Image: Wikimedia Commons
In order to address the shortage of ARV drugs, the department has been redistributing stock from clinics around the country and begun dispensing a lower quality version.
Image: Wikimedia Commons
The National Department of Health says it is doing all it can to manage the supply of Lamivudine, despite a global shortage of the ARV drug needed to treat HIV and AIDS.
According to the department, a shortage of the ingredients required to create Lamivudine has meant their supplier, a company called Mylan, is not able to meet demand.
“Mylan is contracted to supply abacavir/lamivudine and zidovudine/lamivudine however they are affected by the global shortage and cannot supply the entire ordered quantities. Mylan is supplying stock on a weekly basis as it is being produced,” a statement from the department read.
However, the Democratic Alliance (DA) is not convinced by their reasoning and believes the severity of the problem could have been tempered with proper planning.
“What is most concerning about the minister’s response, is the seeming avoidance of accepting culpability for the delay in supplying ARV treatments to these health facilities,” DA MP Siviwe Gwarube said, according to The Citizen.
Skepticism also stems from the fact that problems with Mylan’s ability to supply medicines are not new. In July 2018, a similar shortage of oral contraceptives was experienced.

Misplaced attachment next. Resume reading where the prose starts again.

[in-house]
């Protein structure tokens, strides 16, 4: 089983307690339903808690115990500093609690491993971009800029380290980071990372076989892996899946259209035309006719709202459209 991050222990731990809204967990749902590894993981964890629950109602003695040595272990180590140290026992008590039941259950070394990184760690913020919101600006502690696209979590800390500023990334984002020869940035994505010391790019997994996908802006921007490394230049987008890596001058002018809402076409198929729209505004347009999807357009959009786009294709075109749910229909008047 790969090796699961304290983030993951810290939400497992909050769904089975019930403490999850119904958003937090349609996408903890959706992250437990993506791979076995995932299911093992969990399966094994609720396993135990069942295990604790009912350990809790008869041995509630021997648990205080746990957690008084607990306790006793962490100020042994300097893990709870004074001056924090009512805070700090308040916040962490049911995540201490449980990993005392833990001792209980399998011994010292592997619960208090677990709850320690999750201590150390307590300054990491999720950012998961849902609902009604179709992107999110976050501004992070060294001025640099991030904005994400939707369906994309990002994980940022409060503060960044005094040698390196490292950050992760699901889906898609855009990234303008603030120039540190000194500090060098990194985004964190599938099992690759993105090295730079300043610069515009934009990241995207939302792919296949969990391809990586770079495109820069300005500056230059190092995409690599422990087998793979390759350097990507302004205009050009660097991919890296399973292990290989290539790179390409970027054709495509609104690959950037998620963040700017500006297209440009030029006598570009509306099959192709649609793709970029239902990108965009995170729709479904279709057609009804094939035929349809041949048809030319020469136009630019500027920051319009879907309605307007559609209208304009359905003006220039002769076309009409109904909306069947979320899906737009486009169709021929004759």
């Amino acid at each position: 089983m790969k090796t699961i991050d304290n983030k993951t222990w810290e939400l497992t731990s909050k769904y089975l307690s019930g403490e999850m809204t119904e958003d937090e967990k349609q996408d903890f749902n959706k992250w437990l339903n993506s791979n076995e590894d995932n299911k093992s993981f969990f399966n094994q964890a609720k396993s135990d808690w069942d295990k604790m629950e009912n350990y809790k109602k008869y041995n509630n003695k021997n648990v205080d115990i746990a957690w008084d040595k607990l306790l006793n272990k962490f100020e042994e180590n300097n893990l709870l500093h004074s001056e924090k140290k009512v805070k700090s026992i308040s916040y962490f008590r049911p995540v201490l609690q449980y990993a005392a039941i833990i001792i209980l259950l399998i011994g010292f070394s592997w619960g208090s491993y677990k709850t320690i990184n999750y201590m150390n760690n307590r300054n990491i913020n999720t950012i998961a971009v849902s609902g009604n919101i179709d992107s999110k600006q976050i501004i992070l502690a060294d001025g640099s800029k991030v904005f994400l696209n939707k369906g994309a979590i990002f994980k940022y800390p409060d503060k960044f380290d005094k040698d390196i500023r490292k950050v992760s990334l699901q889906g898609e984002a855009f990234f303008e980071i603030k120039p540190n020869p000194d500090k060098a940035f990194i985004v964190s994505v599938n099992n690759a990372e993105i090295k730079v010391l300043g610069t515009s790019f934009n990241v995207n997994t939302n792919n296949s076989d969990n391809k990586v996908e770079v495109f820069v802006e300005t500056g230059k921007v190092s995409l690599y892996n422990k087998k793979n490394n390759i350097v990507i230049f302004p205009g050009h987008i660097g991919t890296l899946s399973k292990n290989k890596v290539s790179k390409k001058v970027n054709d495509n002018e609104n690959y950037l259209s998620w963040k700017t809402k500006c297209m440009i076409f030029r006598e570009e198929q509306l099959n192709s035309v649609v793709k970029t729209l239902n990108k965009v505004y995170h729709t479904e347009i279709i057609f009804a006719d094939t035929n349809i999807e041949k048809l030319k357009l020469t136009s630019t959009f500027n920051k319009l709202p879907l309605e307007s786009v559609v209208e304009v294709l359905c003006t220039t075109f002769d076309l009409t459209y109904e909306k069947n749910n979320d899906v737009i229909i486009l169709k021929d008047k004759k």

Thankfully, the shortage will not affect the vast majority of patients as it is a second-line option for treatment.
According to the health department, over 90% of patients receive a tablet containing a mixture of Tenofovir, Emtricitabine, and Efavirenz.
Lamivudine is only used in patients that show resistance to the first treatment of ARVs, which happens in about 6% of people.
Of course, it still presents a massive issue in that it is already a second-line option so there are not many viable alternatives. Leaving that 6% of patients in a very vulnerable position.
Government is carefully managing the supply it is receiving from Mylan to make sure it is distributed to the places that need it most.
They are redistributing stock from clinics around the country to ensure that no one place is sitting on a stockpile while the drug is needed elsewhere.
They have also instituted measures to hand out a lower quality version of the drug in order to stretch out what stock they have.
“Our clinicians have been informed that if the implementation of the above two measures are unsuccessful and there is no treatment at a facility, the recommended therapeutic alternative is tenofovir (TDF) 300mg/emtricitabine (FTC) 200mg dual formulation tablet, with dose adjustments for renal impairment,” said department spokesperson Popo Maja.